The 1970s: FAPE in LRE (The Right to a Free Appropriate Public
Education in the Least Restrictive Environment)
In 1970, only one in five students with disabilities was educated in American schools. By 1975, the Bureau of Education for the Handicapped* was also saying that an estimated one million—children with significant disabilities were still totally excluded from the education system, and at least another 300,000 were not receiving adequate services.
Throughout the 1960s and into the 1970s, parents testified before state legislatures across the country to secure a free appropriate public education for their children. Changes emerged in some states and in some localities. This created a climate for change and a basis of experience. A number of court challenges extended the Civil Rights decisions since 1954 into the arena of people with disabilities.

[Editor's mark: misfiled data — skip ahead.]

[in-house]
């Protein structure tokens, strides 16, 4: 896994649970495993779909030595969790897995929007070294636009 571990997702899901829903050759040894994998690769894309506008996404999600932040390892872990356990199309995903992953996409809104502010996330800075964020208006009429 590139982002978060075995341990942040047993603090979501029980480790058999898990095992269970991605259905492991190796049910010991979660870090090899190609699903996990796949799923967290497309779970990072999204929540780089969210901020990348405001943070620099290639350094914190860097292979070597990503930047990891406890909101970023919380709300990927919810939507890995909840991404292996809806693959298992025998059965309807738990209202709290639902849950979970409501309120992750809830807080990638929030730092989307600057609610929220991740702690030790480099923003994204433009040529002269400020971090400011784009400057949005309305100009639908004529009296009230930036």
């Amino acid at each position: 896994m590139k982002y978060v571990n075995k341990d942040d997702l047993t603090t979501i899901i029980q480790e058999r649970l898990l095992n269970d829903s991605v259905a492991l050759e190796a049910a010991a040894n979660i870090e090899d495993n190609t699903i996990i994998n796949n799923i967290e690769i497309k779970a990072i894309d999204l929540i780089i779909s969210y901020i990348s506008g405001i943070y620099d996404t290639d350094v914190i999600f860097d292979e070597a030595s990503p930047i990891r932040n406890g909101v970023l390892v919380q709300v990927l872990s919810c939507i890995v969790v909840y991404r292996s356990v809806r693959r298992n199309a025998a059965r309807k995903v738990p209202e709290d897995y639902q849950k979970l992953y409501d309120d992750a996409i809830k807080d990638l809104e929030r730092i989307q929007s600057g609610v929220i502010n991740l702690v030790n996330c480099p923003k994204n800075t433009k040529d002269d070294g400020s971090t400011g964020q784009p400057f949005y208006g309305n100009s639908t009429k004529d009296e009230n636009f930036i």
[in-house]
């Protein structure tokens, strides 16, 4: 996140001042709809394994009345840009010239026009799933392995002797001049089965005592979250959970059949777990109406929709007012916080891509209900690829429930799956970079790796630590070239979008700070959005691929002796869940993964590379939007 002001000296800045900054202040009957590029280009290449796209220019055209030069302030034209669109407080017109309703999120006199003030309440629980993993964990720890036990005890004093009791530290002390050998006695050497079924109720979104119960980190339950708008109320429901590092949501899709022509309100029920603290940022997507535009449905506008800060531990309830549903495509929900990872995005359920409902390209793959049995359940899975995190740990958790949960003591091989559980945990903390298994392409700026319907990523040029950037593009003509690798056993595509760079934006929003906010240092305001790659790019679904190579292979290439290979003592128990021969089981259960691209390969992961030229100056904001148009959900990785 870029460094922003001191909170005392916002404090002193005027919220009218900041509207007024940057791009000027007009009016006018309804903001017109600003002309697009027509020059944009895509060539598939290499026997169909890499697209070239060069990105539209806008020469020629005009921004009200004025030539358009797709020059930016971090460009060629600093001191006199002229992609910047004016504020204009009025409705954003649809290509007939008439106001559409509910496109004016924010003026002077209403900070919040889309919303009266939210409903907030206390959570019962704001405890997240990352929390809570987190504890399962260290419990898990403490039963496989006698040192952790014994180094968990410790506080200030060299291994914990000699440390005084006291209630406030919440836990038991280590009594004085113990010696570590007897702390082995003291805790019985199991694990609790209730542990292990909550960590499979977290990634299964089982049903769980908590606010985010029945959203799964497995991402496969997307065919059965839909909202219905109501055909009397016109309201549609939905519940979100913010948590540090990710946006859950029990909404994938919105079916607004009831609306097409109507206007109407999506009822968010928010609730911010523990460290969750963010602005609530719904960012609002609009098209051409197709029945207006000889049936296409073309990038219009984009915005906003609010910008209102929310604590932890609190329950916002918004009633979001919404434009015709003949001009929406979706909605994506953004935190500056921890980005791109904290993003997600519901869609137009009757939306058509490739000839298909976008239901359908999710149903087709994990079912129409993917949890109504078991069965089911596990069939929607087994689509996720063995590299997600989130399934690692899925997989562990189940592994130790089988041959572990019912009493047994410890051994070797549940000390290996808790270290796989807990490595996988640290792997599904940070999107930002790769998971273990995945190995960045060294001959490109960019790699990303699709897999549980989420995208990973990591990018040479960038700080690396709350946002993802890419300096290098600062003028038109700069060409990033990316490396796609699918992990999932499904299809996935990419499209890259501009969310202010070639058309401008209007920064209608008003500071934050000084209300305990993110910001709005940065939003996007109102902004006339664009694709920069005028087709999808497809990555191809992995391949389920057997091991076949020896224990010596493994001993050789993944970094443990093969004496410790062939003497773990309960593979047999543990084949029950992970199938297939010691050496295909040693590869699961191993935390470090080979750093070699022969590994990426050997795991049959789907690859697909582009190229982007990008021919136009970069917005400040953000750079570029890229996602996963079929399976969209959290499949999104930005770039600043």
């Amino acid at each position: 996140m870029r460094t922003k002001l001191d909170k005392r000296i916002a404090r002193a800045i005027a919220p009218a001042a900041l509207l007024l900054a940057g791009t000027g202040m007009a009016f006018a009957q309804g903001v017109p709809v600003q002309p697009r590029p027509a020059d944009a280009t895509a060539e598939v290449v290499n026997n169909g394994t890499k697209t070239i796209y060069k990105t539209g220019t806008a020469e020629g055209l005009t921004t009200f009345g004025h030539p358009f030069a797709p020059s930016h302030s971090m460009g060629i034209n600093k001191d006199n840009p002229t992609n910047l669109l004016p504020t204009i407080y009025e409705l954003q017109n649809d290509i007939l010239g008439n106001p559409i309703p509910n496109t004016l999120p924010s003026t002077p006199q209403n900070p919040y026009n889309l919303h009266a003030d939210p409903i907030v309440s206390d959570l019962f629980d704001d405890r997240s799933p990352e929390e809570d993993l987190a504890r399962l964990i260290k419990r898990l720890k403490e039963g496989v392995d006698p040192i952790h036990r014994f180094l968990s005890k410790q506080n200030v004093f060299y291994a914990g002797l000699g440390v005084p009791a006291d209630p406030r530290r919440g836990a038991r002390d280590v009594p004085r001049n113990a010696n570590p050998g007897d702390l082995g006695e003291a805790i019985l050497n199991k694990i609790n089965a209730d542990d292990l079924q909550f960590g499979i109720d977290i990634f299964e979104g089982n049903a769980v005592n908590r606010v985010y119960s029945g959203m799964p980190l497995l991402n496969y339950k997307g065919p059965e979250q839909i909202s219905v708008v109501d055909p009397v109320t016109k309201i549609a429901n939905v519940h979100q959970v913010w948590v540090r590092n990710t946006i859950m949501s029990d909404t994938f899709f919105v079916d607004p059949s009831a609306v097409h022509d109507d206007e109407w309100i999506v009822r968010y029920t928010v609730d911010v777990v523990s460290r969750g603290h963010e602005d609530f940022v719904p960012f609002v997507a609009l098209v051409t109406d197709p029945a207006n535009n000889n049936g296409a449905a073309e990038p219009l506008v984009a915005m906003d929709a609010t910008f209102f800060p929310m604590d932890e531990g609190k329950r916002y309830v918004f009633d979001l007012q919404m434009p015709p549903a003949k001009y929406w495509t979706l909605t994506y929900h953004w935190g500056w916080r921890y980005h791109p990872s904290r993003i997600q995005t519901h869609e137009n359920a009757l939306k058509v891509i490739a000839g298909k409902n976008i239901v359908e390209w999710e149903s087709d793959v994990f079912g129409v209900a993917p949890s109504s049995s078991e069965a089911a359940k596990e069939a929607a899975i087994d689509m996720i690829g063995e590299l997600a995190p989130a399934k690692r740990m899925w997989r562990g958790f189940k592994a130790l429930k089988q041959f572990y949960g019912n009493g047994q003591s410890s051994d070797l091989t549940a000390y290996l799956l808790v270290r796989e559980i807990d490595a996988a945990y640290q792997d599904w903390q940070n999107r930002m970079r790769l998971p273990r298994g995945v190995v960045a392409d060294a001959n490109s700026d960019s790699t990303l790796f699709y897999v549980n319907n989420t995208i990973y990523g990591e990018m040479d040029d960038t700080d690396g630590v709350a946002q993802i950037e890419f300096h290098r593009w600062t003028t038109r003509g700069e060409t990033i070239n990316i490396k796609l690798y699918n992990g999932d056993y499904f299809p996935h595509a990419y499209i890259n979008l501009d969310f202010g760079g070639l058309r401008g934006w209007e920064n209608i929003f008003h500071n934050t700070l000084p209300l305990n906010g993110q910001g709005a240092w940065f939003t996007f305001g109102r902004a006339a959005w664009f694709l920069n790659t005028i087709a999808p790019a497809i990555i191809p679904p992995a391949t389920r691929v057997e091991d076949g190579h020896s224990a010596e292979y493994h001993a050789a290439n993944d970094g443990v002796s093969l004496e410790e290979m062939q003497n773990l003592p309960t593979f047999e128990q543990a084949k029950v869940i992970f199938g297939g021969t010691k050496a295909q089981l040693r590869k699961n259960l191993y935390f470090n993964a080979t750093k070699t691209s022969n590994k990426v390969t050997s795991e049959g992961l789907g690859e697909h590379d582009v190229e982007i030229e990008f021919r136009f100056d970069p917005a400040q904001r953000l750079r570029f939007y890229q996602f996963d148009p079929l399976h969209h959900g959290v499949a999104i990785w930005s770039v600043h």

In 1969, the judge in Fred G. Wolf et. al. v. The Legislature of the State of Utah ruled that "children with moderate mental retardation*" should be provided with an education through the public school system. "Segregation, even though perhaps well intentioned, under the apparent sanction of law and state authority has a tendency to retard* the educational, emotional, and mental development of the children."